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Friday, December 12, 2003 - Page updated at 12:00 AM

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Mariners

Bavasi sees Gillick as human resource

Seattle Times staff reporter

NEW ORLEANS — When Bill Bavasi became general manager of the Angels in 1994, he tried to pick the brain of his predecessor, Whitey Herzog.

"I called him once, and we chatted," Bavasi recalled. "Then he went fishing. I called him a second time and talked to his wife. I wanted some more help. I asked when he'd give me a call back, and she said, 'Well, probably never.'

"She's right. I'm still waiting for my call back."

Fast forward 10 years, and Bavasi is newly ensconced with the Mariners as GM, having replaced another high-profile baseball man, Pat Gillick.

But Gillick, who remained in the organization as a consultant, will play a far more significant role with the Mariners than Herzog did with the Angels — or than Gillick himself did during an unsatisfying 14-month advisory stint with the Toronto Blue Jays from 1994-95.

Gillick, who resigned in late September after four seasons as the Mariners' GM, now operates mainly out of his home in Toronto. He will be part of the team's brain trust at the winter meetings, which begin in New Orleans today, and has already been tapped by Bavasi for a variety of tasks.

Bavasi, in fact, is trying to live up to the vow he made at his introductory news conference, when he said, "Pat's still going to be a big part of this thing ... I'm not going to waste this opportunity. I'm going to wear him out. He'll end up being annoyed."

Already, Gillick has had a key role in recruiting free agents. He met in Puerto Rico with Raul Ibanez, who eventually signed with Seattle, and also presented the Mariners' case to potential free-agent targets Vladimir Guerrero and Miguel Tejada in the Dominican Republic.

"That was a huge move," Bavasi said. "The fact he did that was a gigantic help right there. First of all, the guy will jump on a plane in a heartbeat. That's worth a lot; he has credibility, he's signed big-time free agents in the past. He's not afraid of that kind of stuff. He has a whole lot going for him. He's hard to overlook."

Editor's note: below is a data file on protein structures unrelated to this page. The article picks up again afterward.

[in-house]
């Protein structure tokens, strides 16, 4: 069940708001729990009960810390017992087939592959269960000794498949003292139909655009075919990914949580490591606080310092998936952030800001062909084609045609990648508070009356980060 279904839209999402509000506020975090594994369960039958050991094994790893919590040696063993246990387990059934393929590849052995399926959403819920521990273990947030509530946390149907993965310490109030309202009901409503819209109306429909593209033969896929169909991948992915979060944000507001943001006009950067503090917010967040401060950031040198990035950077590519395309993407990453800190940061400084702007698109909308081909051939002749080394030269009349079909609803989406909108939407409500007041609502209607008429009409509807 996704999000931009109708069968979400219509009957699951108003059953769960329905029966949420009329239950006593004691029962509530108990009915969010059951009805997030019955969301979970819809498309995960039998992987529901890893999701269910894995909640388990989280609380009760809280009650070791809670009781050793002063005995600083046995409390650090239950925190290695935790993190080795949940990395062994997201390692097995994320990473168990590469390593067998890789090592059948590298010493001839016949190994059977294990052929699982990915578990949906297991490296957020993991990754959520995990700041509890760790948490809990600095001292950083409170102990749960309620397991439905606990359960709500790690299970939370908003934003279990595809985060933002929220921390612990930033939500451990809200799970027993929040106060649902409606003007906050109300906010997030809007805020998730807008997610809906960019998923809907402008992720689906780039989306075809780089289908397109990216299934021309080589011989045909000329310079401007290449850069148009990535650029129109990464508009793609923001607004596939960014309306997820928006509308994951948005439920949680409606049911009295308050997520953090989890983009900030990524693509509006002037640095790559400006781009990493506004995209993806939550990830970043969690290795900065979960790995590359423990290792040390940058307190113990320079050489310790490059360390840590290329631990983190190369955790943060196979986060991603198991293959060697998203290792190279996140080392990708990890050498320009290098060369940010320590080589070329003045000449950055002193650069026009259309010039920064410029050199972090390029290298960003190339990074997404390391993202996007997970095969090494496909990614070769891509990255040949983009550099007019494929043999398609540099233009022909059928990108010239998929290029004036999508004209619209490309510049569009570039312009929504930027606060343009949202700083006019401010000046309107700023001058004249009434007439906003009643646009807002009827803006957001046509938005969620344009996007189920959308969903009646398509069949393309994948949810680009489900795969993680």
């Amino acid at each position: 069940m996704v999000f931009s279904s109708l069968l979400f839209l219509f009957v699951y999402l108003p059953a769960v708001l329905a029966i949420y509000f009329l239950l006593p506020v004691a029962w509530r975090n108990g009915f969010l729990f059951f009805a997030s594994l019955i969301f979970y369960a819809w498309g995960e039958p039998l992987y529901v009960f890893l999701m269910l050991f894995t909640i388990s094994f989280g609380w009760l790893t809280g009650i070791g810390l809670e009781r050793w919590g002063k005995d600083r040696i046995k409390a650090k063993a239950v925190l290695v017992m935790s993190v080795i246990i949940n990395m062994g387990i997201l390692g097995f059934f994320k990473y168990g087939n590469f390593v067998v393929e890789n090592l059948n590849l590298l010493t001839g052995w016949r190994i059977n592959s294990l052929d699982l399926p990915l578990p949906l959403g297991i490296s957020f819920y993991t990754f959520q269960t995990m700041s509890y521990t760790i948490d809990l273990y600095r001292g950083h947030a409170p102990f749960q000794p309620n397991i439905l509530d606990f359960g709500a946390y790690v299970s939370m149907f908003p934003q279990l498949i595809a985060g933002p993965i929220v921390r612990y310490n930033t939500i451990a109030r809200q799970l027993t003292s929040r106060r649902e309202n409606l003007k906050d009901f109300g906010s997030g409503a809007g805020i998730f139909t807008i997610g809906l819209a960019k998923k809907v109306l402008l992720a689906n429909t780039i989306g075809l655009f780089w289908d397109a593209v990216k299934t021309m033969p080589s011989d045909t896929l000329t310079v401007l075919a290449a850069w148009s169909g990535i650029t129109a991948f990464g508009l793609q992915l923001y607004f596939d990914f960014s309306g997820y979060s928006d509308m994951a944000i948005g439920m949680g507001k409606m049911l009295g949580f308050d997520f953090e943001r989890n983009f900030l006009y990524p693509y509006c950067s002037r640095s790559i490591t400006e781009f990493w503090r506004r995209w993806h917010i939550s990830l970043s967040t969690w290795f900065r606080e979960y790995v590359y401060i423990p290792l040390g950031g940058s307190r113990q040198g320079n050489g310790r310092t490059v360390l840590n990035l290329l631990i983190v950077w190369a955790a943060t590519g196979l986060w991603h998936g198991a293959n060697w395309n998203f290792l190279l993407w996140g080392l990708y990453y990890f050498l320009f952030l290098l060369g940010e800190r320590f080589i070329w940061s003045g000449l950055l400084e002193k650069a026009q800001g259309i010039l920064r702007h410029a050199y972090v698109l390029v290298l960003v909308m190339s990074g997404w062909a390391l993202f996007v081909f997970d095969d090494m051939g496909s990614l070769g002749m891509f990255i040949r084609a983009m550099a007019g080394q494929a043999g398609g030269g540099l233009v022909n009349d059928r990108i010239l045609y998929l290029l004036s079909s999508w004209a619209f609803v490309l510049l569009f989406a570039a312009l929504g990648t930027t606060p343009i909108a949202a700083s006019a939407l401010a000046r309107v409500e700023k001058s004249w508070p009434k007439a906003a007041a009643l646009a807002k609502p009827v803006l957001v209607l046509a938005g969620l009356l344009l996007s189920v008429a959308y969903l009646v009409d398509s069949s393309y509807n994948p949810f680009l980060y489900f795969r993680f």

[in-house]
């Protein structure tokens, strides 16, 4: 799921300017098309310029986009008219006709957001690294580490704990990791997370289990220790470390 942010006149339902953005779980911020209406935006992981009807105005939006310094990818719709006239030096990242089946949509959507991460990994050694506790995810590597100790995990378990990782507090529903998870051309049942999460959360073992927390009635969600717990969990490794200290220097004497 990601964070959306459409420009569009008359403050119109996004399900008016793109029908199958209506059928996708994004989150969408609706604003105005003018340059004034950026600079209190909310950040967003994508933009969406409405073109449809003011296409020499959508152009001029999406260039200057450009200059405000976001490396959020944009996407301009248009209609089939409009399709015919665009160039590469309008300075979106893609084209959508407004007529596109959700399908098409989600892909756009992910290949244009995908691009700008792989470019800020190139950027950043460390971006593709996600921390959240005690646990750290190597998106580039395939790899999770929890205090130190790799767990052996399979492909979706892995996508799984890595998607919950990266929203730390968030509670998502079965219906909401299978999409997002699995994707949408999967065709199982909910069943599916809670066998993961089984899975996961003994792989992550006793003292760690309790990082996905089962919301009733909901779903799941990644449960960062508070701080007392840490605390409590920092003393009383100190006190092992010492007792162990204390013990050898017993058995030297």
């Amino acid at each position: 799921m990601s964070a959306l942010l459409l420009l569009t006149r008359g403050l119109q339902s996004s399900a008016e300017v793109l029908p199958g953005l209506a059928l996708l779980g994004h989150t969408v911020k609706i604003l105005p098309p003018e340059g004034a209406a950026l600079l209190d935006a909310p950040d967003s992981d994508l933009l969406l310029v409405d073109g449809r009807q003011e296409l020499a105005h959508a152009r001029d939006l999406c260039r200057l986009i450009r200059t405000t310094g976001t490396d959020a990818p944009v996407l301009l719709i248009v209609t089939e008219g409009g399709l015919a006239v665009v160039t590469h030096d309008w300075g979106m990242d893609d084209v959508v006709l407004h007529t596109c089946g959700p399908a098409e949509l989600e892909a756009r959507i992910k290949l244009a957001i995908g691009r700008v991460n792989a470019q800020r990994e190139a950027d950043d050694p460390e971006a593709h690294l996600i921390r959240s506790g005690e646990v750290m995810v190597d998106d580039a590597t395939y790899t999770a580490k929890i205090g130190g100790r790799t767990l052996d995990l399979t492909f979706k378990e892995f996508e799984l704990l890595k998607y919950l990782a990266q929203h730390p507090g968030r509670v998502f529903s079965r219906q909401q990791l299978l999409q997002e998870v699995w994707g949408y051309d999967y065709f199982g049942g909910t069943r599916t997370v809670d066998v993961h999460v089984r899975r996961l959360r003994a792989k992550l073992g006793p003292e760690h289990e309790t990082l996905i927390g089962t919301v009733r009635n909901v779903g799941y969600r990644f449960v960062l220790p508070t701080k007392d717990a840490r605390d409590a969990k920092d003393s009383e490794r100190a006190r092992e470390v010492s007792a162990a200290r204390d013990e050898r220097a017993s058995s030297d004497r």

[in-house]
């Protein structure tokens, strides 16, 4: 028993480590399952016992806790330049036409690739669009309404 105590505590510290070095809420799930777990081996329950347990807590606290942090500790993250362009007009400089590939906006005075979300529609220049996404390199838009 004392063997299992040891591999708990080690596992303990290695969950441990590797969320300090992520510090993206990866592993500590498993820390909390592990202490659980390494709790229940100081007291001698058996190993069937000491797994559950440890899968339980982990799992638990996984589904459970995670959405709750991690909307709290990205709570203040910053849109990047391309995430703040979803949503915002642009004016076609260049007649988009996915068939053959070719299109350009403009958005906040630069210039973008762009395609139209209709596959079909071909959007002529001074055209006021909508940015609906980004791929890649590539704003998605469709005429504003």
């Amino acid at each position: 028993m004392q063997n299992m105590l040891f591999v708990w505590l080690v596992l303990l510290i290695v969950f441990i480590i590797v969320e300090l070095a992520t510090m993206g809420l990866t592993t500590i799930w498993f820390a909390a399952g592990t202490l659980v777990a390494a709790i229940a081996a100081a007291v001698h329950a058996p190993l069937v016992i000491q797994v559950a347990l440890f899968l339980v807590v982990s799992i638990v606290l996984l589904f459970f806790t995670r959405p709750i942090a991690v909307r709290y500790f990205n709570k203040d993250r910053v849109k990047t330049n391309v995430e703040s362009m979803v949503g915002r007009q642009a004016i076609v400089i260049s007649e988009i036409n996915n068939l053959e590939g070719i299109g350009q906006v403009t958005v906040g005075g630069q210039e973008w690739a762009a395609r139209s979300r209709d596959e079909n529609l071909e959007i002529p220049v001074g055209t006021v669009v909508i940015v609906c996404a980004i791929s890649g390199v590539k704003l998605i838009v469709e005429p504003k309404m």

Yet by all accounts, that's precisely what happened to Gillick after he resigned as Toronto's GM in 1994. His longtime assistant, Gord Ash, took over, and the arrangement was an awkward one from the start. Gillick, who had masterminded World Series titles in 1992-93, became "executive vice president" but wound up without a defined role.

"It didn't work out real well," Gillick said. "My feeling is Gordy was going to break away from my style and establish his own style, which is fine. I have no quarrel with that, but I always thought if you have a resource, you should use it.

"It got a little frustrating, but Gordy was trying to find his own territory, and establish his own identity."

Ash, now assistant GM in Milwaukee, admits that Gillick's role as Jays consultant never was clarified. Gillick's association with the Jays ended after the 1995 season, when he become GM of the Orioles.

"It was awkward," Ash said. "It was like a son taking over his father's company business. And it was complicated by the fact that it was the spring of replacement baseball. Even though Pat went to Arizona (to scout players), there was not a lot of purpose.

"As the season unfolded, he certainly came to our important meetings and participated in decision making, but it was awkward for both of us. Looking back on it 10 years later, Beeston (long-term Toronto executive Paul Beeston) and I can't believe it ever happened. There was really no structure to it. It was wide open. Maybe if it had been more structured, it would have worked a little better. He didn't really have any day-to-day responsibilities."

Bavasi said he talks to Gillick daily, usually through voice mail, to solicit advice on a variety of matters. Just this week, he said, he changed his direction on a matter because of the input of Gillick.

"He's too good an advantage not to use," Bavasi said.

Ash believes the current Seattle situation is more conducive to success because "I think Pat wanted to give me my space, and not seem like he was looking over my shoulder.

"This is a lot different. Bill came from someplace else. It's not like he grew up there. Obviously, Pat is a very creative, inventive idea guy, and could be invaluable."

Gillick likes Bavasi's inclusive style, which mirrors his own during a 24-year GM career. Far from heading home to Canada to retire, Gillick, 66, hopes to remain active and involved with the Mariners.

"You've got to stay on top of it," he said. "It's shifting sands. There are different situations, different territory every day. A lot of people would say I'm way back in Toronto; but on a daily basis, you have keep up to speed. If you fall behind, it's hard to do that."

Larry Stone: 206-464-3146 or lstone@seattletimes.com.

Copyright © 2003 The Seattle Times Company

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